Friday, March 6, 2009 | If there is an issue that gets both scientists and lay people equally fired up, it’s human embryonic stem cells. Whether it is the incredible research advances they make possible, or the political fireworks they cause, stem cells are rarely a dull topic.
In the middle of it all is 39-year-old Travis Berggren, director of Salk Institute for Biological Studies’ stem cell core facility. The facility houses human embryonic stem cells, and supports the stem-cell research of scientists at Salk as well as other local research institutes.
Berggren worked for five years earlier this decade under University of Wisconsin cell biologist James Thomson, who is considered the father of stem-cell research. Last year, Salk lured Berggren back home (he grew up in San Diego) to start up the facility. He recently sat down with us to talk about a variety of stem-cell related topics from expectations of the Obama administration to bleeding-edge research in the field.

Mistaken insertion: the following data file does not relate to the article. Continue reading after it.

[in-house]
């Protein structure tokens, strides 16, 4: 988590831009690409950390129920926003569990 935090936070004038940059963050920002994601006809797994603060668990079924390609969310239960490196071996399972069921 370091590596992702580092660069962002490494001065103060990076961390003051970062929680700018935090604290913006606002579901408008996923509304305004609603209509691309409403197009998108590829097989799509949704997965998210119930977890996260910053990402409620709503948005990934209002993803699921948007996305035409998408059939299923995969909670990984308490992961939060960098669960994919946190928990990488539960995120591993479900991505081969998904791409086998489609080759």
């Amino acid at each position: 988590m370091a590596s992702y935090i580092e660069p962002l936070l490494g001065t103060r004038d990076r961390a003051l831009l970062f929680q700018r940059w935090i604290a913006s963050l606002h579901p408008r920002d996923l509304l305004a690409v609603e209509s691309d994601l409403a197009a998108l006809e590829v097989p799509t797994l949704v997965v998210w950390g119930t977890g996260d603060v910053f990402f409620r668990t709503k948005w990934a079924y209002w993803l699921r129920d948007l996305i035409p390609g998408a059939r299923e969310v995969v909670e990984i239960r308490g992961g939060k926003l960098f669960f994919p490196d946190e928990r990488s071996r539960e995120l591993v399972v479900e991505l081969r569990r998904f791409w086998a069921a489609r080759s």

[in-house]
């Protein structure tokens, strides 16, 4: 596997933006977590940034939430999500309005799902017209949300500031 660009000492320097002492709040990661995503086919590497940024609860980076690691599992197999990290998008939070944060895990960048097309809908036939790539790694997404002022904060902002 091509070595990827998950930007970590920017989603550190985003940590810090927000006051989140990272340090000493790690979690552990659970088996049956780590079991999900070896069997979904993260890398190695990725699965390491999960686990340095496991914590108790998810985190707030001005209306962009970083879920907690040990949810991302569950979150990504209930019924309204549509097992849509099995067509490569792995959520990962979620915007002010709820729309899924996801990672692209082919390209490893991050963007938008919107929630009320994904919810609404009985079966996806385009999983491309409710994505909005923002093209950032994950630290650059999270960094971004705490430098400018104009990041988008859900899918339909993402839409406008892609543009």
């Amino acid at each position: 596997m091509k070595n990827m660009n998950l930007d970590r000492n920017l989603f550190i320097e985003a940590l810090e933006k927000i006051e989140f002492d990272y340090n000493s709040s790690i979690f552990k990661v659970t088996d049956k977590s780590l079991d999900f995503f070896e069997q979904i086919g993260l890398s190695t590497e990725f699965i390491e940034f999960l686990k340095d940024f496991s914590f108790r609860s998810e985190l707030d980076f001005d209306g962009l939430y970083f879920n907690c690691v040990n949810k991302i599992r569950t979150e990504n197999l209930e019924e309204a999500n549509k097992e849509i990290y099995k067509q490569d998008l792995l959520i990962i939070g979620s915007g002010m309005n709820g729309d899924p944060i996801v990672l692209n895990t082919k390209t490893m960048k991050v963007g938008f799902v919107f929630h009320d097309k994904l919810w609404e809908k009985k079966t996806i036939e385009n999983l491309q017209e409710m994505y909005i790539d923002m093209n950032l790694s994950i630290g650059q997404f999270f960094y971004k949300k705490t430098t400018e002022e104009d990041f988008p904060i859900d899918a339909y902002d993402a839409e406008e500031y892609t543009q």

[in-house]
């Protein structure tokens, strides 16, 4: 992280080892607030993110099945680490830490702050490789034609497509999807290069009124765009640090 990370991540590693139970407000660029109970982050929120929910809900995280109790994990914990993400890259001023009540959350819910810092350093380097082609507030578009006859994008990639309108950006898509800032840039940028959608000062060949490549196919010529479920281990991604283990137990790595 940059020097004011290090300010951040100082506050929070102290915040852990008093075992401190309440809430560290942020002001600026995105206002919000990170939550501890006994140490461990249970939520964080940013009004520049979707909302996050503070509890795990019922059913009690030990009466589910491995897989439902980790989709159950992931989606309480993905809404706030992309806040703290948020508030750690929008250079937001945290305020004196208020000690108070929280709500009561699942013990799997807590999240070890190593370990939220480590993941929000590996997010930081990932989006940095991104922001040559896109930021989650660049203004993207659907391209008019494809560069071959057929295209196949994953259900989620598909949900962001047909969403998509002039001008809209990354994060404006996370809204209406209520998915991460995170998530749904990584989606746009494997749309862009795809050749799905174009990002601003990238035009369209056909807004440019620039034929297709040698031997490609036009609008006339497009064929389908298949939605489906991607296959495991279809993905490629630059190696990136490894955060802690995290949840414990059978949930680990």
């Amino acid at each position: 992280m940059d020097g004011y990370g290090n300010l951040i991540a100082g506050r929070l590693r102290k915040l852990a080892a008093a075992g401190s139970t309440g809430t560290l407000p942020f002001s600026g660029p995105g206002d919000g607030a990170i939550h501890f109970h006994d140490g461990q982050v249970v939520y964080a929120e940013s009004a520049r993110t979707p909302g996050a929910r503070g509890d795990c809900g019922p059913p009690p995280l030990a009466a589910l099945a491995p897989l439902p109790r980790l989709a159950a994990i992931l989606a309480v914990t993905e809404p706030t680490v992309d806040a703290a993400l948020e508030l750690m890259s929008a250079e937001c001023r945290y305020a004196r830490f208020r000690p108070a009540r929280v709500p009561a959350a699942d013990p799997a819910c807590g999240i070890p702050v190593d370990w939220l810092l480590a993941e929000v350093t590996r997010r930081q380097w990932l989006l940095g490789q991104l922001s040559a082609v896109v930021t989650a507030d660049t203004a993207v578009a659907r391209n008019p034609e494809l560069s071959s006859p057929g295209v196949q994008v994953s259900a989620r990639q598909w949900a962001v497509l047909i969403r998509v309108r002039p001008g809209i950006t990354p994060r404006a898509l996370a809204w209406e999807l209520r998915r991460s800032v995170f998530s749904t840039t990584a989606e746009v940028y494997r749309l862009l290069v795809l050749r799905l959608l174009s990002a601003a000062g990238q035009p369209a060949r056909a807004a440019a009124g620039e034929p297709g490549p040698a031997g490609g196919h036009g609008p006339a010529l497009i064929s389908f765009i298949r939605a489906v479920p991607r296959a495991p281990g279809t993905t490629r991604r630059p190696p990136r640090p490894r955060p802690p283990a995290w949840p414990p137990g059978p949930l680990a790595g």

So where do the stem cell lines at your facility come from, and how many have been available to researchers since the federal funding ban has been in place?